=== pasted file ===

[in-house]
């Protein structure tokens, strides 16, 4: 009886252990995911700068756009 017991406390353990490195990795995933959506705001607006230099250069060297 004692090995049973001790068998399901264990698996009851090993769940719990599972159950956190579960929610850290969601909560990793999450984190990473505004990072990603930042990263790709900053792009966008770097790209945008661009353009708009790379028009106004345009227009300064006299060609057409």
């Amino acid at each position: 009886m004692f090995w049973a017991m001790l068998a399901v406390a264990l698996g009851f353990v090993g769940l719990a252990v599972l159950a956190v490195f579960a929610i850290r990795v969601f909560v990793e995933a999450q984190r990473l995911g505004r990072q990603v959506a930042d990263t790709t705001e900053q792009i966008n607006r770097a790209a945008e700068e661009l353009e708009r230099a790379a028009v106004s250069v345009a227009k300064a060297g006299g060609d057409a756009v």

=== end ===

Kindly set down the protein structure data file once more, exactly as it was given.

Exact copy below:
[in-house]
């Protein structure tokens, strides 16, 4: 009886252990995911700068756009 017991406390353990490195990795995933959506705001607006230099250069060297 004692090995049973001790068998399901264990698996009851090993769940719990599972159950956190579960929610850290969601909560990793999450984190990473505004990072990603930042990263790709900053792009966008770097790209945008661009353009708009790379028009106004345009227009300064006299060609057409």
């Amino acid at each position: 009886m004692f090995w049973a017991m001790l068998a399901v406390a264990l698996g009851f353990v090993g769940l719990a252990v599972l159950a956190v490195f579960a929610i850290r990795v969601f909560v990793e995933a999450q984190r990473l995911g505004r990072q990603v959506a930042d990263t790709t705001e900053q792009i966008n607006r770097a790209a945008e700068e661009l353009e708009r230099a790379a028009v106004s250069v345009a227009k300064a060297g006299g060609d057409a756009v």